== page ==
The state government has given the green light to a massive wind farm planned for south of Mortlake, despite community concerns on noise impacts.
The 51-turbine project is expected to begin later this year, with developer Acciona to pump about $200 million into the project.
The Victorian government recently provided a development plan approval for the wind farm, which has drawn criticism from both nearby residents and the Moyne Shire.
Acciona is yet to give a timeline for when heavy machinery will begin excavating land for the turbines along the Framlingham-Mortlake and Terang-Mortlake roads.
The company has spruiked the employment benefits the project will bring to the district.
“Acciona’s proposal represents approximately $200 million in investment that will bring many benefits to the local community in the Mortlake region, including up to 100 local construction jobs and approximately 10 permanent jobs on-site,” managing director Andrew Thomson said.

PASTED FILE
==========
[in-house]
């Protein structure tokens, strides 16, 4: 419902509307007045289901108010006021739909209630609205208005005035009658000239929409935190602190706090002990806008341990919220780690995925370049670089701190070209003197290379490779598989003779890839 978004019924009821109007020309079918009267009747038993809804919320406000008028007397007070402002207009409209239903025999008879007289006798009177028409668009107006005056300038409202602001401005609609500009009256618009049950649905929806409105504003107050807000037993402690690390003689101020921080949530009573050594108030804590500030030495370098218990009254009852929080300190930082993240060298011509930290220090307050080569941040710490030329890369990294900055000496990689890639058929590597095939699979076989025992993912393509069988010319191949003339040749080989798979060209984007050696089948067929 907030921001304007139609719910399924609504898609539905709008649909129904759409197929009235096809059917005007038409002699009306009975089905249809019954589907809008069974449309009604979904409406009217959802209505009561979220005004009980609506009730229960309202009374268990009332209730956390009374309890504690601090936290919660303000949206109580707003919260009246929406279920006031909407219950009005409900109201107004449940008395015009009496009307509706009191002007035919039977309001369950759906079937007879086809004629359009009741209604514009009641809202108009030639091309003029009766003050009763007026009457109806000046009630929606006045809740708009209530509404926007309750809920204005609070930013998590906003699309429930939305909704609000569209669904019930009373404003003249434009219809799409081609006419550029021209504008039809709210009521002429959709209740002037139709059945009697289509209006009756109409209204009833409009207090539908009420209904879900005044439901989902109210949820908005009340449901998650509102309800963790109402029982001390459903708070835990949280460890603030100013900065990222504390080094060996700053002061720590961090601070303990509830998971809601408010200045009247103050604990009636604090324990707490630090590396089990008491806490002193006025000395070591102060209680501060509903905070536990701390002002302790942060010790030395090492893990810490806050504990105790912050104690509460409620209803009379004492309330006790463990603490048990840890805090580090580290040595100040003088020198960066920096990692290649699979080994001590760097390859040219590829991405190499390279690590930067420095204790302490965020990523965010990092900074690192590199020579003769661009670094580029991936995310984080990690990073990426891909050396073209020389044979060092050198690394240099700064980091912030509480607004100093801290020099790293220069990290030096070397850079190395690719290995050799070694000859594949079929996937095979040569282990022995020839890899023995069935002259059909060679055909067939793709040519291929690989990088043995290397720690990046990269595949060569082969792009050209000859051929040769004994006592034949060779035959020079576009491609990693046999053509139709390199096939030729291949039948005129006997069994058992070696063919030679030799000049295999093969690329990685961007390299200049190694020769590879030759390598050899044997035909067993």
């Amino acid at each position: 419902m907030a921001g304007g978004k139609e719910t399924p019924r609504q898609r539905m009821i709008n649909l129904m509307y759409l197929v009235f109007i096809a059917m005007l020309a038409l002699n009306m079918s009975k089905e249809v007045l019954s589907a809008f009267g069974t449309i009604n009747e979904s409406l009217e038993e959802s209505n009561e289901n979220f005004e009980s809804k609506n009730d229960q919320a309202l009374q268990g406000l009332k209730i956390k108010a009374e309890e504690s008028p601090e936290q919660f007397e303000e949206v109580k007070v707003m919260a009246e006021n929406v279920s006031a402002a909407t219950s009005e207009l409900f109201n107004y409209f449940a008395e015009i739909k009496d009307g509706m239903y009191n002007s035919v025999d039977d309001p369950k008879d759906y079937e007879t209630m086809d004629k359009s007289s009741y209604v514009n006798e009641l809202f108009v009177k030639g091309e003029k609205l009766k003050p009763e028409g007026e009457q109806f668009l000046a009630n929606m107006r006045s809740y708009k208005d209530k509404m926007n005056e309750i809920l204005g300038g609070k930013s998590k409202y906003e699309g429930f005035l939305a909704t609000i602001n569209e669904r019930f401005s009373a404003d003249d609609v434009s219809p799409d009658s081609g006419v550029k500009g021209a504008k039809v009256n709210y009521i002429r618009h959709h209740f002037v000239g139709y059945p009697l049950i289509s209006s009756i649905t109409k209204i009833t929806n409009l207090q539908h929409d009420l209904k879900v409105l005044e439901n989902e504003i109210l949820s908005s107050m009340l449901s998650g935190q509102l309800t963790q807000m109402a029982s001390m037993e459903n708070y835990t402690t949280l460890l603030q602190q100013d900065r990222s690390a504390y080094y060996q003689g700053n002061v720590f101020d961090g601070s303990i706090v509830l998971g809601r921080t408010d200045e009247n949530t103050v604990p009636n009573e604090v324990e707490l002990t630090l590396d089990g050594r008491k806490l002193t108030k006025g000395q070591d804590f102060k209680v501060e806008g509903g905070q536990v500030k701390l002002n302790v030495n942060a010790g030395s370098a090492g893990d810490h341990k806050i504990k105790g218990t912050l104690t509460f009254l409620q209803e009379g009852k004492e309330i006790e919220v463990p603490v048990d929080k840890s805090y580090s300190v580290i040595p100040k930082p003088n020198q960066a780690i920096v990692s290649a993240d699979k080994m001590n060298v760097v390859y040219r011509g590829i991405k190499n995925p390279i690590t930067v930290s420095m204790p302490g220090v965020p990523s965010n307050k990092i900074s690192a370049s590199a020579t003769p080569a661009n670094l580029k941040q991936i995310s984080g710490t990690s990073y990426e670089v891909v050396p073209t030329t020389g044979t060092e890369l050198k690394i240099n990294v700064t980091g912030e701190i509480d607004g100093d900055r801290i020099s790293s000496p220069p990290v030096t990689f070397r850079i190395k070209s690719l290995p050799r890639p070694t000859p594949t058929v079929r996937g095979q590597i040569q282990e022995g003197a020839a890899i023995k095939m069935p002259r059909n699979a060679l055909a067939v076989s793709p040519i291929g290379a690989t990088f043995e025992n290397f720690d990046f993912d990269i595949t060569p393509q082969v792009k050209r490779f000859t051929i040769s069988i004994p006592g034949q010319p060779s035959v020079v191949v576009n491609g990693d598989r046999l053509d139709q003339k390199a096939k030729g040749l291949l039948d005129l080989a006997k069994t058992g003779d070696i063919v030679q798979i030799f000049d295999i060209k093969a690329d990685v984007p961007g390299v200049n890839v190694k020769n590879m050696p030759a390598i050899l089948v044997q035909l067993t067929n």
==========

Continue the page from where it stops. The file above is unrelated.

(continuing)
But news of the government approval has been met with disappointment by several landowners opposed to the wind farm.
There has been an ongoing dispute between some residents and Acciona over raw wind data collected on the properties.
Mortlake South Action Group leader Shelley McDonald yesterday targeted the company after she received a summary of noise data collected on the farm.
Last year, Acciona reported that its net mast used to collect noise levels had broken down, at the same time as Ms McDonald conducted her own testing nearby.
Ms McDonald then blocked workers’ access to the site to change batteries in logs also used to collect noise levels.
According to Ms McDonald, this would have prevented any data from being collected.
But yesterday she received a notice from Acciona showing that levels in the area were less than 40 decibels, which is a requirement for wind farms.
“They said that they had no data,” Ms McDonald said.
Despite the lack of clarity, Ms McDonald conceded there was little the group could do now to stop the move.
“We’re just going to have to take it on the chin,” Ms McDonald said.
At full power, the wind farm will be able to supply up to 41,000 homes a year.
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